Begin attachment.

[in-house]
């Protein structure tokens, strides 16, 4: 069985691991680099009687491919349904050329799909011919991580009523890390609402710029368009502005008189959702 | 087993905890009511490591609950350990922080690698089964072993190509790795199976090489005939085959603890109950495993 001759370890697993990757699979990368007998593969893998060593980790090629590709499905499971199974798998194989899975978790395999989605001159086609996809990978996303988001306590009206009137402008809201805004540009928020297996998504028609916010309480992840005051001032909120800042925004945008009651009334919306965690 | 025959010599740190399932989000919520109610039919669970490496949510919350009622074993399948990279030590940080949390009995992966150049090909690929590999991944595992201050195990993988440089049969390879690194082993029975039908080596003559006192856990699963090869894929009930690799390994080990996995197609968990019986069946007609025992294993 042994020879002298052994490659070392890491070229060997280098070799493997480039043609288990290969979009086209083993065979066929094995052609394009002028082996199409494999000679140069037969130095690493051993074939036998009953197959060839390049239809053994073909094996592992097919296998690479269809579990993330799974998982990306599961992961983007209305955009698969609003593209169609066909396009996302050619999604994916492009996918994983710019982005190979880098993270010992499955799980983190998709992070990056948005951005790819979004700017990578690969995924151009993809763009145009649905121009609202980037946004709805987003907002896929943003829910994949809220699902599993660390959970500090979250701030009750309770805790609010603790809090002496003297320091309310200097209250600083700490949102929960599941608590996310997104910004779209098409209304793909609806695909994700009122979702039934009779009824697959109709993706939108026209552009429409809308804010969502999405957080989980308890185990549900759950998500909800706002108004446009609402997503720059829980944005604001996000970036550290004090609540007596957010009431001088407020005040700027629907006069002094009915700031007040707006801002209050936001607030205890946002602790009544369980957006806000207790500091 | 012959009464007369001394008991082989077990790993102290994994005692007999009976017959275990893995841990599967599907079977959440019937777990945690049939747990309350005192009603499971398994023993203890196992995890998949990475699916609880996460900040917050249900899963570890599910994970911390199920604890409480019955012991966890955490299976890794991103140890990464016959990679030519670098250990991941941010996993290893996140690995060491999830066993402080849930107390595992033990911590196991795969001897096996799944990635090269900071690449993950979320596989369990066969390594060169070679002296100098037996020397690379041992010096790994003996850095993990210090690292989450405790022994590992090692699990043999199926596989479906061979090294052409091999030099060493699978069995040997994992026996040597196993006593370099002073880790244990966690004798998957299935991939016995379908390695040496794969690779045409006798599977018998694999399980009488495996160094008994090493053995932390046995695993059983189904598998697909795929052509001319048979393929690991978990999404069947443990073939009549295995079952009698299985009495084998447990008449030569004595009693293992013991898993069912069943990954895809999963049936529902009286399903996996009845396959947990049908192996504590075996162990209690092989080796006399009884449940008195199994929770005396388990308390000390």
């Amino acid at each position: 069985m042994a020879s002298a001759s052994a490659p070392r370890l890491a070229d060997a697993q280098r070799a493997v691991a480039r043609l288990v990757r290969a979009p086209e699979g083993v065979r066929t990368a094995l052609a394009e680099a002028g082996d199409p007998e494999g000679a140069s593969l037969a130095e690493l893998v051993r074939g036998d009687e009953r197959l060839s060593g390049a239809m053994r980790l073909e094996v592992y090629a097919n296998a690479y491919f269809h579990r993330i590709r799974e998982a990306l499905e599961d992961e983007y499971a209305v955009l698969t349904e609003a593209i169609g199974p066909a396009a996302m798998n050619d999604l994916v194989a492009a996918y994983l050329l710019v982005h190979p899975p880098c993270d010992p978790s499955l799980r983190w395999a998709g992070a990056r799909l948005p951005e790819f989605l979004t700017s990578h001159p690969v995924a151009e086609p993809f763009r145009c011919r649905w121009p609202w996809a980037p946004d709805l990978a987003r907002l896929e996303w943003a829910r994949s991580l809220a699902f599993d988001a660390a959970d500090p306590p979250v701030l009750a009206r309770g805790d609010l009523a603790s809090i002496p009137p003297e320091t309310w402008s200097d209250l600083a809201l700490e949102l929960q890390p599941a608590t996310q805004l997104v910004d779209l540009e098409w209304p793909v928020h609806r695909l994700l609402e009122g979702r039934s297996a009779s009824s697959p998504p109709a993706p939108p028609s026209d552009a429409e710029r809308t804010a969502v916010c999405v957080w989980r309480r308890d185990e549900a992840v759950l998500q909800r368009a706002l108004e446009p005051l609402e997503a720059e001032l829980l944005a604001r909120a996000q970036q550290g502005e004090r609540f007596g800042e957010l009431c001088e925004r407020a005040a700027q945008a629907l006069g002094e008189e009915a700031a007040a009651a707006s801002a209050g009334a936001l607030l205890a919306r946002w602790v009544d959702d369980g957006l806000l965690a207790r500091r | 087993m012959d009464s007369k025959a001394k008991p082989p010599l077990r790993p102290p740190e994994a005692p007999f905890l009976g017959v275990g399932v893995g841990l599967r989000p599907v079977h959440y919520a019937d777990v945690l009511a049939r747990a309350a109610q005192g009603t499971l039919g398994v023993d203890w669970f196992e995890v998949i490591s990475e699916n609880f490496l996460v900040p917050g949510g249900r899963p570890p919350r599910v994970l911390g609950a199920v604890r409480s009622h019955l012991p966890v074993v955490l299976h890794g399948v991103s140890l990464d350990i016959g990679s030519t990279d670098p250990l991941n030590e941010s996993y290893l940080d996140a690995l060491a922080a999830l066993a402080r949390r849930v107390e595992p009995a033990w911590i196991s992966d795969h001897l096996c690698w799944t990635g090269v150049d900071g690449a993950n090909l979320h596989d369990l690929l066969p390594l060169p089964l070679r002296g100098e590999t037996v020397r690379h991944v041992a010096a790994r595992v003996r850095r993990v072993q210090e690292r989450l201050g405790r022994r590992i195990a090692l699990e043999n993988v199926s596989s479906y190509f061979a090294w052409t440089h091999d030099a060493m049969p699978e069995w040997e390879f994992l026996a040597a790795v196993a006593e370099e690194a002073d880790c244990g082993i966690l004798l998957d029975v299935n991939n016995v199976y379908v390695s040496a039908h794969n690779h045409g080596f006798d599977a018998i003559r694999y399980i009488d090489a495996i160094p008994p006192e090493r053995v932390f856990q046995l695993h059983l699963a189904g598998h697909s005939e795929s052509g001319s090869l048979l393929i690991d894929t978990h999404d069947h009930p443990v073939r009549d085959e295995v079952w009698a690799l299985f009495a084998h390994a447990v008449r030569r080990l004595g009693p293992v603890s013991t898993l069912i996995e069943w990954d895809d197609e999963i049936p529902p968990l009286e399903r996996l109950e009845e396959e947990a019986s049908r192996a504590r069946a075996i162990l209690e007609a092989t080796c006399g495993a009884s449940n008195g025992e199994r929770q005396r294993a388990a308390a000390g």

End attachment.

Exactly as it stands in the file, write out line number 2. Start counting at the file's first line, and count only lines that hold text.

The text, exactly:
């Protein structure tokens, strides 16, 4: 069985691991680099009687491919349904050329799909011919991580009523890390609402710029368009502005008189959702 | 087993905890009511490591609950350990922080690698089964072993190509790795199976090489005939085959603890109950495993 001759370890697993990757699979990368007998593969893998060593980790090629590709499905499971199974798998194989899975978790395999989605001159086609996809990978996303988001306590009206009137402008809201805004540009928020297996998504028609916010309480992840005051001032909120800042925004945008009651009334919306965690 | 025959010599740190399932989000919520109610039919669970490496949510919350009622074993399948990279030590940080949390009995992966150049090909690929590999991944595992201050195990993988440089049969390879690194082993029975039908080596003559006192856990699963090869894929009930690799390994080990996995197609968990019986069946007609025992294993 042994020879002298052994490659070392890491070229060997280098070799493997480039043609288990290969979009086209083993065979066929094995052609394009002028082996199409494999000679140069037969130095690493051993074939036998009953197959060839390049239809053994073909094996592992097919296998690479269809579990993330799974998982990306599961992961983007209305955009698969609003593209169609066909396009996302050619999604994916492009996918994983710019982005190979880098993270010992499955799980983190998709992070990056948005951005790819979004700017990578690969995924151009993809763009145009649905121009609202980037946004709805987003907002896929943003829910994949809220699902599993660390959970500090979250701030009750309770805790609010603790809090002496003297320091309310200097209250600083700490949102929960599941608590996310997104910004779209098409209304793909609806695909994700009122979702039934009779009824697959109709993706939108026209552009429409809308804010969502999405957080989980308890185990549900759950998500909800706002108004446009609402997503720059829980944005604001996000970036550290004090609540007596957010009431001088407020005040700027629907006069002094009915700031007040707006801002209050936001607030205890946002602790009544369980957006806000207790500091 | 012959009464007369001394008991082989077990790993102290994994005692007999009976017959275990893995841990599967599907079977959440019937777990945690049939747990309350005192009603499971398994023993203890196992995890998949990475699916609880996460900040917050249900899963570890599910994970911390199920604890409480019955012991966890955490299976890794991103140890990464016959990679030519670098250990991941941010996993290893996140690995060491999830066993402080849930107390595992033990911590196991795969001897096996799944990635090269900071690449993950979320596989369990066969390594060169070679002296100098037996020397690379041992010096790994003996850095993990210090690292989450405790022994590992090692699990043999199926596989479906061979090294052409091999030099060493699978069995040997994992026996040597196993006593370099002073880790244990966690004798998957299935991939016995379908390695040496794969690779045409006798599977018998694999399980009488495996160094008994090493053995932390046995695993059983189904598998697909795929052509001319048979393929690991978990999404069947443990073939009549295995079952009698299985009495084998447990008449030569004595009693293992013991898993069912069943990954895809999963049936529902009286399903996996009845396959947990049908192996504590075996162990209690092989080796006399009884449940008195199994929770005396388990308390000390």